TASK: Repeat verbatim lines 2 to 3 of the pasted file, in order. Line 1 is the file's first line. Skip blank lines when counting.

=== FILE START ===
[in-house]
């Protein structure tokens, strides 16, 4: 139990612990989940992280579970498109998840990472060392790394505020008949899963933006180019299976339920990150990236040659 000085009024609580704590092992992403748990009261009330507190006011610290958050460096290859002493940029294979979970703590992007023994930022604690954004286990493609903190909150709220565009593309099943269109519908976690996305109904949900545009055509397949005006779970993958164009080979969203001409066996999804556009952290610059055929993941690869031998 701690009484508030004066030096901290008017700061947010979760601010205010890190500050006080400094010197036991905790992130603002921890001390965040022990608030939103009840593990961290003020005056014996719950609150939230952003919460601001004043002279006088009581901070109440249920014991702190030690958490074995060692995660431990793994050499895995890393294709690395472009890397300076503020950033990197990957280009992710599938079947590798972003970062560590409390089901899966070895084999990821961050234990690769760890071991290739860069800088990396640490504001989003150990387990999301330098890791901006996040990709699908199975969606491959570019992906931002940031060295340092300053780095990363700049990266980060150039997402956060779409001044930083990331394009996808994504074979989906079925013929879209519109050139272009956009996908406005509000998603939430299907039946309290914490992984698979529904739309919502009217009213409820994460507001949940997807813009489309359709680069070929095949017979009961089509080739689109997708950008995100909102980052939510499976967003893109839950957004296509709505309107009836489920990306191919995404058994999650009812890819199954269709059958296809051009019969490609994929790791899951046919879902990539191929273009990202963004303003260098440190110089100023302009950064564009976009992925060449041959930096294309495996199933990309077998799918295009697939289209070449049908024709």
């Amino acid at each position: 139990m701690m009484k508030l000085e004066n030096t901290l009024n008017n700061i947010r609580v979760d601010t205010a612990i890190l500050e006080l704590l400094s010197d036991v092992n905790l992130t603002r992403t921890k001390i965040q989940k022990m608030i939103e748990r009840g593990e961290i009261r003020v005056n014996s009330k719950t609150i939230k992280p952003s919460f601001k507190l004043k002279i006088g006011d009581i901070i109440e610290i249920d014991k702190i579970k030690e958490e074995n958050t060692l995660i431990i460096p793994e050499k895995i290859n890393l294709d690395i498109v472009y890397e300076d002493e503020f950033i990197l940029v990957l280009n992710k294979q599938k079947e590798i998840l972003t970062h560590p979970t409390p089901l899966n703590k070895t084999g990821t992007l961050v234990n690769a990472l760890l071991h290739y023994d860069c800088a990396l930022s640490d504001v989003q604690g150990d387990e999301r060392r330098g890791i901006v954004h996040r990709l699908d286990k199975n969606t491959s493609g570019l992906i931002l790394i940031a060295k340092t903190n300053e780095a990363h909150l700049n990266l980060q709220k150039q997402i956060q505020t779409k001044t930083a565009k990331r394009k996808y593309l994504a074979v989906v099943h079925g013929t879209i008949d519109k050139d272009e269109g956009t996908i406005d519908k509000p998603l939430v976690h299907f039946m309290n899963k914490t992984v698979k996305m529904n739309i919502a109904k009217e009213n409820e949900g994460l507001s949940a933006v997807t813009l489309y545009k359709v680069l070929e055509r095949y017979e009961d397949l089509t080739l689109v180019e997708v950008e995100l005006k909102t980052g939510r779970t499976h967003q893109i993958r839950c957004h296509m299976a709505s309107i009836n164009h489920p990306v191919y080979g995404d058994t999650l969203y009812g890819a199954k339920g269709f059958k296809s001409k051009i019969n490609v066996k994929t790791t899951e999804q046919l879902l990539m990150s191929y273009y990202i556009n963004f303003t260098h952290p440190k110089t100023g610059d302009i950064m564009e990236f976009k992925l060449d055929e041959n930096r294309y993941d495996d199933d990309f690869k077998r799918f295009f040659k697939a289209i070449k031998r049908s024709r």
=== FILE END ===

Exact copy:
């Protein structure tokens, strides 16, 4: 139990612990989940992280579970498109998840990472060392790394505020008949899963933006180019299976339920990150990236040659 000085009024609580704590092992992403748990009261009330507190006011610290958050460096290859002493940029294979979970703590992007023994930022604690954004286990493609903190909150709220565009593309099943269109519908976690996305109904949900545009055509397949005006779970993958164009080979969203001409066996999804556009952290610059055929993941690869031998 701690009484508030004066030096901290008017700061947010979760601010205010890190500050006080400094010197036991905790992130603002921890001390965040022990608030939103009840593990961290003020005056014996719950609150939230952003919460601001004043002279006088009581901070109440249920014991702190030690958490074995060692995660431990793994050499895995890393294709690395472009890397300076503020950033990197990957280009992710599938079947590798972003970062560590409390089901899966070895084999990821961050234990690769760890071991290739860069800088990396640490504001989003150990387990999301330098890791901006996040990709699908199975969606491959570019992906931002940031060295340092300053780095990363700049990266980060150039997402956060779409001044930083990331394009996808994504074979989906079925013929879209519109050139272009956009996908406005509000998603939430299907039946309290914490992984698979529904739309919502009217009213409820994460507001949940997807813009489309359709680069070929095949017979009961089509080739689109997708950008995100909102980052939510499976967003893109839950957004296509709505309107009836489920990306191919995404058994999650009812890819199954269709059958296809051009019969490609994929790791899951046919879902990539191929273009990202963004303003260098440190110089100023302009950064564009976009992925060449041959930096294309495996199933990309077998799918295009697939289209070449049908024709």
């Amino acid at each position: 139990m701690m009484k508030l000085e004066n030096t901290l009024n008017n700061i947010r609580v979760d601010t205010a612990i890190l500050e006080l704590l400094s010197d036991v092992n905790l992130t603002r992403t921890k001390i965040q989940k022990m608030i939103e748990r009840g593990e961290i009261r003020v005056n014996s009330k719950t609150i939230k992280p952003s919460f601001k507190l004043k002279i006088g006011d009581i901070i109440e610290i249920d014991k702190i579970k030690e958490e074995n958050t060692l995660i431990i460096p793994e050499k895995i290859n890393l294709d690395i498109v472009y890397e300076d002493e503020f950033i990197l940029v990957l280009n992710k294979q599938k079947e590798i998840l972003t970062h560590p979970t409390p089901l899966n703590k070895t084999g990821t992007l961050v234990n690769a990472l760890l071991h290739y023994d860069c800088a990396l930022s640490d504001v989003q604690g150990d387990e999301r060392r330098g890791i901006v954004h996040r990709l699908d286990k199975n969606t491959s493609g570019l992906i931002l790394i940031a060295k340092t903190n300053e780095a990363h909150l700049n990266l980060q709220k150039q997402i956060q505020t779409k001044t930083a565009k990331r394009k996808y593309l994504a074979v989906v099943h079925g013929t879209i008949d519109k050139d272009e269109g956009t996908i406005d519908k509000p998603l939430v976690h299907f039946m309290n899963k914490t992984v698979k996305m529904n739309i919502a109904k009217e009213n409820e949900g994460l507001s949940a933006v997807t813009l489309y545009k359709v680069l070929e055509r095949y017979e009961d397949l089509t080739l689109v180019e997708v950008e995100l005006k909102t980052g939510r779970t499976h967003q893109i993958r839950c957004h296509m299976a709505s309107i009836n164009h489920p990306v191919y080979g995404d058994t999650l969203y009812g890819a199954k339920g269709f059958k296809s001409k051009i019969n490609v066996k994929t790791t899951e999804q046919l879902l990539m990150s191929y273009y990202i556009n963004f303003t260098h952290p440190k110089t100023g610059d302009i950064m564009e990236f976009k992925l060449d055929e041959n930096r294309y993941d495996d199933d990309f690869k077998r799918f295009f040659k697939a289209i070449k031998r049908s024709r």